She died on the way and she died a second time because her remains were bombed. Everyone here seems to have their own personal story of disaster and Pham Tan Lim is no exception. I was living at a house near Vin Mok in Vin Tan village. There I dug a shallow tunnel in a hill, a shelter with the people you see in this picture. I spent most of my time there painting and drawing posters to lift the villagers' morale. I used to be with the painters group but that day I went to visit some friends who were part of the writer's group. I had to walk in the trenches to get there. While I was talking to them, shells from the southern shore started to fall, hitting my tunnel's studio full force and burning a nearby house with a patched roof.
The woman who lived there died. The house I lived in burned, as well as the paints and easel I had brought from Hanoi. The house was full of fire. Liam said that he was able to save about one-fifth of the paintings for those years. From Vin Mok, Liam and Vaughn set out to visit the local war hero Trung T. Quay in Dong Ha. On the way, they were surprised to discover parts of a salvaged helicopter used to support the roof of a cafe. And in this provincial capital, there is a war museum, one of the many in the country, where Vietnam remembers its wars and salutes its heroes.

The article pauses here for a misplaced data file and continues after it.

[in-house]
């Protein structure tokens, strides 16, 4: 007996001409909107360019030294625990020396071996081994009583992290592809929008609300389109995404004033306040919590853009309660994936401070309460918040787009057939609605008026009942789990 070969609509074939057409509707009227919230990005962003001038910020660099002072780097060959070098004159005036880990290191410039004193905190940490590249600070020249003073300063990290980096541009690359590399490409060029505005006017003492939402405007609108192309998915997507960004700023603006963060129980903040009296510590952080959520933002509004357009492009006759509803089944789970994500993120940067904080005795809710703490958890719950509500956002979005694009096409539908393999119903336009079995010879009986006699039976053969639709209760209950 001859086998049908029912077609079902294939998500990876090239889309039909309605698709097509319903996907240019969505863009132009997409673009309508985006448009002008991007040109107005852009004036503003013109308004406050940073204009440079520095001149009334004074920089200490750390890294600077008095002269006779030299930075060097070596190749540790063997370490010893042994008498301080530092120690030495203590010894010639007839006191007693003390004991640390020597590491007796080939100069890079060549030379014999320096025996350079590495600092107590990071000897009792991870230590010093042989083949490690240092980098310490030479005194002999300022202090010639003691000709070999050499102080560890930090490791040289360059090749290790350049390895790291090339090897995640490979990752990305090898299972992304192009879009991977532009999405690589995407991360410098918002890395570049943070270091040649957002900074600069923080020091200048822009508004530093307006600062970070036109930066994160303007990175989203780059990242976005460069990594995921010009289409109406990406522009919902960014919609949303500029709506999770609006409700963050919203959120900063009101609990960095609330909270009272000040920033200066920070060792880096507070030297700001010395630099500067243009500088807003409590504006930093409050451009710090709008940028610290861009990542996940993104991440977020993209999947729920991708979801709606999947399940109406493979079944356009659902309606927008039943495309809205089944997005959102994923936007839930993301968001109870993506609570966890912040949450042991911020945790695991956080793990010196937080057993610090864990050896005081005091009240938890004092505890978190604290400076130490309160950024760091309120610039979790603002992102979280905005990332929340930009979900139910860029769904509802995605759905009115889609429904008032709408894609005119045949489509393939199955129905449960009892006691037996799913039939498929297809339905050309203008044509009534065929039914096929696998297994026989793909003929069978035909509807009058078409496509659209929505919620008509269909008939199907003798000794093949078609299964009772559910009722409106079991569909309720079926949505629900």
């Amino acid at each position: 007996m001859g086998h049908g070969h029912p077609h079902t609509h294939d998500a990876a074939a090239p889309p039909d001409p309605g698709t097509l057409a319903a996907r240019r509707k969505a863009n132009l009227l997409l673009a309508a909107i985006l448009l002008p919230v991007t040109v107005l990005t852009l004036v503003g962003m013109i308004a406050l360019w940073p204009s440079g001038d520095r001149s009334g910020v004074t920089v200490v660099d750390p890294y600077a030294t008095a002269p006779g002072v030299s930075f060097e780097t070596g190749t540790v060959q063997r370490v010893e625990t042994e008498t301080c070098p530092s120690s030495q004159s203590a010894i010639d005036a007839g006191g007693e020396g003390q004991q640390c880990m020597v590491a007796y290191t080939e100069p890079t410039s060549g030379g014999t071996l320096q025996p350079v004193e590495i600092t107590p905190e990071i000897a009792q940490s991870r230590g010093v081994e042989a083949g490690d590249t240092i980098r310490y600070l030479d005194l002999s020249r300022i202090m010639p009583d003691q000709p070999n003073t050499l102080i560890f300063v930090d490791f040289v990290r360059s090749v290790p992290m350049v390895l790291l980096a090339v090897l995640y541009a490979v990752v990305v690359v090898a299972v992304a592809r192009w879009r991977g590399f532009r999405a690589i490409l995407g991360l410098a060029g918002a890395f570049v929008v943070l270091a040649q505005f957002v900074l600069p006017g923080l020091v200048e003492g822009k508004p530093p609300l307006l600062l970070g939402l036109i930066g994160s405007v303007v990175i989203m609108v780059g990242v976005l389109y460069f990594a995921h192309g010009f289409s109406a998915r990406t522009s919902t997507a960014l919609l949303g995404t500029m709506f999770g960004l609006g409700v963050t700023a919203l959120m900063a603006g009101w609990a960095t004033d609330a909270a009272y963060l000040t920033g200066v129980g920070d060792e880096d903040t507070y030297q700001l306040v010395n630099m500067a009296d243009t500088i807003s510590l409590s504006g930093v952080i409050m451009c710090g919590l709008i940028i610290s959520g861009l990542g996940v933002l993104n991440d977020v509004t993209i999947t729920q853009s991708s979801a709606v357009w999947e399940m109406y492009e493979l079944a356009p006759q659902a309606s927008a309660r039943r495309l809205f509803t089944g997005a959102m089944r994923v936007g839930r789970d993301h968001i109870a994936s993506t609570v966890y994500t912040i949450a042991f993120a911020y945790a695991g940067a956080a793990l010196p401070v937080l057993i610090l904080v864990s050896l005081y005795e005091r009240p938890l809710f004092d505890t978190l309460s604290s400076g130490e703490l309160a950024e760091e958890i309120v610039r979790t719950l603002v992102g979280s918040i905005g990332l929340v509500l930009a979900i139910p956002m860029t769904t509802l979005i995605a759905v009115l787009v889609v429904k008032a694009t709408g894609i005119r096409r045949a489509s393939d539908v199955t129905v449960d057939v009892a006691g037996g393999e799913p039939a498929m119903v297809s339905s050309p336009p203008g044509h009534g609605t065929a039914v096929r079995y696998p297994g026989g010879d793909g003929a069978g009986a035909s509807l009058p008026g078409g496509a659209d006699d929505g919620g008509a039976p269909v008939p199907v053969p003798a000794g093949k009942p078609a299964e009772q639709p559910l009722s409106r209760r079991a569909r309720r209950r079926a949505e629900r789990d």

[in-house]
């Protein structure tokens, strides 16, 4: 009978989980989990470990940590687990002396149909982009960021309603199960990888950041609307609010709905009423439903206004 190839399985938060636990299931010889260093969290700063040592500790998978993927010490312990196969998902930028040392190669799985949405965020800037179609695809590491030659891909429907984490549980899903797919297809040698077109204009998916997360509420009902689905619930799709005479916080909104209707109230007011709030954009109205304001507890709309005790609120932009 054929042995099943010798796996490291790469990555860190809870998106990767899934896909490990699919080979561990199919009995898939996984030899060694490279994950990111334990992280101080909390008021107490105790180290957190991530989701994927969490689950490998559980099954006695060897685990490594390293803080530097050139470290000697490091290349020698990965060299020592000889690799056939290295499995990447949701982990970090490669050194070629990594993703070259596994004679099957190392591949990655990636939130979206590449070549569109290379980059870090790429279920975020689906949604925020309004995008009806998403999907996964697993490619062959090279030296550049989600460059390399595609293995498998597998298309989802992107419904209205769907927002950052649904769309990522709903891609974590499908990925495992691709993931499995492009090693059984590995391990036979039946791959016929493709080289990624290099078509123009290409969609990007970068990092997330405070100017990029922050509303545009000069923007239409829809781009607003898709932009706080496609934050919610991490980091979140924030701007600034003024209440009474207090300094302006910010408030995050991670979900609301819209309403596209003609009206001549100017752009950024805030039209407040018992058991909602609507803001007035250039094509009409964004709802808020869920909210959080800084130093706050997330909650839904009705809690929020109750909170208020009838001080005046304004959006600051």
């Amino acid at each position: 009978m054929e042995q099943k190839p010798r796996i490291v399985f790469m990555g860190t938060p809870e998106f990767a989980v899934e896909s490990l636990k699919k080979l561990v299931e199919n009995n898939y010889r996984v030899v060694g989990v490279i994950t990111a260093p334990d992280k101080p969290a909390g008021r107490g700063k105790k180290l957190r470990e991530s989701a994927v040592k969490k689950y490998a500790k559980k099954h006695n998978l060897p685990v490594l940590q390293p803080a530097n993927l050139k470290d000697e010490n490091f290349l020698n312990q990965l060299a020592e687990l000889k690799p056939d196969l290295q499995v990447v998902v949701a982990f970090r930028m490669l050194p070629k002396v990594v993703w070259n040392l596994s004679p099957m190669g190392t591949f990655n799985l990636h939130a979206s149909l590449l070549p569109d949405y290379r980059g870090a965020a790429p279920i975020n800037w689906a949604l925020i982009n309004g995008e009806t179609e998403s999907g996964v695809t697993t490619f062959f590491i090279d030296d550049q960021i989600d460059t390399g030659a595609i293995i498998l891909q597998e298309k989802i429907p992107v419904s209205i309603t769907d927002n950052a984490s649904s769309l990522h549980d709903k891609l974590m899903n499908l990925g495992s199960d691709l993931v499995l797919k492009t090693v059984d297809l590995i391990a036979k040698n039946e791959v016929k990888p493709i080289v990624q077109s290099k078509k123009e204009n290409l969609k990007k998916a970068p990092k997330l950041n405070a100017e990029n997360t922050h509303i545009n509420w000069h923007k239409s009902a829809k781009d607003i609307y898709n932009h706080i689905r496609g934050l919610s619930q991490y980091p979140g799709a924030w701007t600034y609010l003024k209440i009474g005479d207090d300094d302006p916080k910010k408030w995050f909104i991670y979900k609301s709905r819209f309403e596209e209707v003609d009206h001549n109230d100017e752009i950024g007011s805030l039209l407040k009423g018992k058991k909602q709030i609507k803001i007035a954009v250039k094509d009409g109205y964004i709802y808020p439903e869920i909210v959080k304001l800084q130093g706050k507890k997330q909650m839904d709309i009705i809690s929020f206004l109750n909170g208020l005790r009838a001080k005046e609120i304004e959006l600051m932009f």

Vaughn has read about the heroes and heroines who form the tapestry of folklore of the war. While most young men joined the armed forces, women joined the militia to defend the home front. Trung T. Quay was a militia commander during the war. militia were villagers who armed themselves in self-defense and often cooperated with the North Vietnamese army. They formed the land, fought to protect their land, dug tunnels, and in turn, the land sheltered and protected them. Hello, brother. Hello, sister Quay. It's been 25 years. Do you remember me?
I remember you most when you were practicing your singing. This is my son, Van. He's 23. He just graduated from the University of Fine Arts. Trung T. Quay now represents Quang Tree Province in the National Assembly and heads the Women's Union here in Dong Ha. You're still in the same profession, aren't you? I'm a professor now at the Fine Arts University in Hanoi. Look, these are the tunnels in Vin Mo in 1968. Liam's drawings brought Quay back to the day she gained the respect of the people of Vin Lin and recognition by Ho Chi Minh. The documentary cameraman, Ma Van Quung, was there that very day, November 11, 1966, and recorded the historic battle. Three members of his film crew were later killed in the course of documenting the war.